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Diagnosis and treatment of secondary hypertension


This session covered various interesting fundamental aspects of secondary hypertension by top researchers in the field.
Although secondary hypertension accounts for a small proportion of hypertensive patients, we must maintain a high level of clinical suspicion, since it may lead to treatment resistance, while it represents a potentially curable disease.
Endocrine hypertension is the most common cause of secondary hypertension in adults with primary aldosteronism as the principal condition.
Prof. Rossi gave an excellent talk on primary aldosteronism. He nicely emphasized the need for wider population screening through the use of aldosterone/renin ratio levels. In addition, he presented important information on the role of gene mutations in the pathophysiology of the disease, with particular emphasis in KNCJ5 which is the most prevalent one.
Prof. MacDonald gave a very informative talk on pheochromocytoma, sharing his valuable clinical experience with the audience. He emphasized the different presentations of the disease that a clinician may easily miss. Periodic follow up is mandatory, while genetic testing may help in personalized therapy and follow-up, as well as in early detection in relatives.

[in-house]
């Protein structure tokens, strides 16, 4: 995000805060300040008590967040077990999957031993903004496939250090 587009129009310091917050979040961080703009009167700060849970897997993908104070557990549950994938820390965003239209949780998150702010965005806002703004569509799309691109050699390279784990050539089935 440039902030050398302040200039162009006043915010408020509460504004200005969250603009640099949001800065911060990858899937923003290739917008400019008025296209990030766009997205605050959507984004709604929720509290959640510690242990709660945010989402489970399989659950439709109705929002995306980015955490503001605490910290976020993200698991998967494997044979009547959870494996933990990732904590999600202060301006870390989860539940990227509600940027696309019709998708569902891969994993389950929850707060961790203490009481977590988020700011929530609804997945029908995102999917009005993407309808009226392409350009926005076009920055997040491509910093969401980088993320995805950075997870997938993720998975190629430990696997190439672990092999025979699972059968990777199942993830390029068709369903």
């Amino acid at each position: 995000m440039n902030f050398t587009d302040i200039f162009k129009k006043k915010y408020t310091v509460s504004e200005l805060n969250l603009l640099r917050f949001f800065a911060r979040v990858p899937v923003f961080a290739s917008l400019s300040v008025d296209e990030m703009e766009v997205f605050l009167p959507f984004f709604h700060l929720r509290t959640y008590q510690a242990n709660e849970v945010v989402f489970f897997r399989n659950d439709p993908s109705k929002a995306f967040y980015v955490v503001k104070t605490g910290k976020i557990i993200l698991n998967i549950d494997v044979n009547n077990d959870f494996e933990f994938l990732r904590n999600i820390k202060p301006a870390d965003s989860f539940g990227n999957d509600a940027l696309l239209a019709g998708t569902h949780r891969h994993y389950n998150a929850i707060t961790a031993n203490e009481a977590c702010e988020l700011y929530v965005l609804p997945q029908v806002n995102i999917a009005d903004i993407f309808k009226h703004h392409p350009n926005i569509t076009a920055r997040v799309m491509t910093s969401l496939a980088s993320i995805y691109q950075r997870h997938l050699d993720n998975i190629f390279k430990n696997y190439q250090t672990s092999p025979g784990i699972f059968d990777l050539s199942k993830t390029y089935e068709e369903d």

Prof. Limbourg delivered an excellent presentation on the most controversial topic of the session, the treatment of atheromatic renovascular disease. Although the safety and efficacy of renal angioplasty and stenting have improved in recent years, the treatment strategy still does not show significant benefits of revascularizaton. The therapeutic approach lacks consensus due to the lack of large well-designed randomized trials. Intrarenal damage determines the treatment response in interventional treatment. Better strategies are needed and these might include cell therapies in the future.
The topic of aortic coarctation was very effectively covered by Prof. Deanfield. The issue is difficult, since this group of patients suffers from significant cardiovascular morbidity and mortality. Hypertension remains an unresolved issue even in patients who successfully underwent intervention.




Diagnosis and treatment of secondary hypertension

The content of this article reflects the personal opinion of the author/s and is not necessarily the official position of the European Society of Cardiology.